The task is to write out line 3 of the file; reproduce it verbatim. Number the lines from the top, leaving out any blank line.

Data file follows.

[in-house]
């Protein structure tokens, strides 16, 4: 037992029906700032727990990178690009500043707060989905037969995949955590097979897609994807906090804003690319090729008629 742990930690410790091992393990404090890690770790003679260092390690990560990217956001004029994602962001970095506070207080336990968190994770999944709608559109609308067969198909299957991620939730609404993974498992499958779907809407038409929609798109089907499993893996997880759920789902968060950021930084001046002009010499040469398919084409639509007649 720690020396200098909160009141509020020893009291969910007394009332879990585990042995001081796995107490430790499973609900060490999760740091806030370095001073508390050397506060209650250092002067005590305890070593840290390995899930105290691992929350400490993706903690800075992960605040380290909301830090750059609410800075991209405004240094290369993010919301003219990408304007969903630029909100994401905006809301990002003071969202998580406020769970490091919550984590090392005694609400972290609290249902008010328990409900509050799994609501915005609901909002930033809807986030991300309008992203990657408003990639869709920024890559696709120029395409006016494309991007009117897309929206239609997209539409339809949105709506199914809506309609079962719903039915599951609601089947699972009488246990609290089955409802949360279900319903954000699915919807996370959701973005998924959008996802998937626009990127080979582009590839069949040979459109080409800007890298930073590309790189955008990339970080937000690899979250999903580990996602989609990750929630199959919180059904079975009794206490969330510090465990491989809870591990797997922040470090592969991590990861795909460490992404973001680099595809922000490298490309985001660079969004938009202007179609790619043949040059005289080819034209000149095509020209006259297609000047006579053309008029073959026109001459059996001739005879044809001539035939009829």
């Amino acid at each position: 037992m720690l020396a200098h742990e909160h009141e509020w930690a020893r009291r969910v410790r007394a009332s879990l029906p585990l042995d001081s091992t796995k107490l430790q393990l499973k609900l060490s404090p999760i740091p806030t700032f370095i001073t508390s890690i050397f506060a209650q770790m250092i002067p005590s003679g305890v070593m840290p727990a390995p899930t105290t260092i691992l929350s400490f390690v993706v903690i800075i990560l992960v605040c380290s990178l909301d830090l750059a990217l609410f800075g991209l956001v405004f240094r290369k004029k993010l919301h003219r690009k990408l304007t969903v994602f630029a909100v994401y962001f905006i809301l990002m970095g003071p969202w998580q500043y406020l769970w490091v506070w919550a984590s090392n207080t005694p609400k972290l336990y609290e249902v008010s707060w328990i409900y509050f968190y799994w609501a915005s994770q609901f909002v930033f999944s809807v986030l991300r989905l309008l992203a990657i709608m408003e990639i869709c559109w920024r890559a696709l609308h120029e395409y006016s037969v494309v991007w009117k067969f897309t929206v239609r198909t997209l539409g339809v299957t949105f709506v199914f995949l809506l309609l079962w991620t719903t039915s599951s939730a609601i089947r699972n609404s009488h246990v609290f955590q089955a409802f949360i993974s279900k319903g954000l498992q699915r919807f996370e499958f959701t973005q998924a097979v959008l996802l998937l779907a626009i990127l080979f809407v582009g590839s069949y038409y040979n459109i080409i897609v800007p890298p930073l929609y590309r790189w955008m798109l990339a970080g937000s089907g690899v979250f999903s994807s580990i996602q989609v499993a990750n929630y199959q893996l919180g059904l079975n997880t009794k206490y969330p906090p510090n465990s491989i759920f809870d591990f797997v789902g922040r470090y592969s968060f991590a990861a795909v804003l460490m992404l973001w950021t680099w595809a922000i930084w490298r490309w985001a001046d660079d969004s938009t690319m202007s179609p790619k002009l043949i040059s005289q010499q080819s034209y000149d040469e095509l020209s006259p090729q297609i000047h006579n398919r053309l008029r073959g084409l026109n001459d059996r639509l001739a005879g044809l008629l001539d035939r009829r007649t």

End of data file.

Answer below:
């Amino acid at each position: 037992m720690l020396a200098h742990e909160h009141e509020w930690a020893r009291r969910v410790r007394a009332s879990l029906p585990l042995d001081s091992t796995k107490l430790q393990l499973k609900l060490s404090p999760i740091p806030t700032f370095i001073t508390s890690i050397f506060a209650q770790m250092i002067p005590s003679g305890v070593m840290p727990a390995p899930t105290t260092i691992l929350s400490f390690v993706v903690i800075i990560l992960v605040c380290s990178l909301d830090l750059a990217l609410f800075g991209l956001v405004f240094r290369k004029k993010l919301h003219r690009k990408l304007t969903v994602f630029a909100v994401y962001f905006i809301l990002m970095g003071p969202w998580q500043y406020l769970w490091v506070w919550a984590s090392n207080t005694p609400k972290l336990y609290e249902v008010s707060w328990i409900y509050f968190y799994w609501a915005s994770q609901f909002v930033f999944s809807v986030l991300r989905l309008l992203a990657i709608m408003e990639i869709c559109w920024r890559a696709l609308h120029e395409y006016s037969v494309v991007w009117k067969f897309t929206v239609r198909t997209l539409g339809v299957t949105f709506v199914f995949l809506l309609l079962w991620t719903t039915s599951s939730a609601i089947r699972n609404s009488h246990v609290f955590q089955a409802f949360i993974s279900k319903g954000l498992q699915r919807f996370e499958f959701t973005q998924a097979v959008l996802l998937l779907a626009i990127l080979f809407v582009g590839s069949y038409y040979n459109i080409i897609v800007p890298p930073l929609y590309r790189w955008m798109l990339a970080g937000s089907g690899v979250f999903s994807s580990i996602q989609v499993a990750n929630y199959q893996l919180g059904l079975n997880t009794k206490y969330p906090p510090n465990s491989i759920f809870d591990f797997v789902g922040r470090y592969s968060f991590a990861a795909v804003l460490m992404l973001w950021t680099w595809a922000i930084w490298r490309w985001a001046d660079d969004s938009t690319m202007s179609p790619k002009l043949i040059s005289q010499q080819s034209y000149d040469e095509l020209s006259p090729q297609i000047h006579n398919r053309l008029r073959g084409l026109n001459d059996r639509l001739a005879g044809l008629l001539d035939r009829r007649t």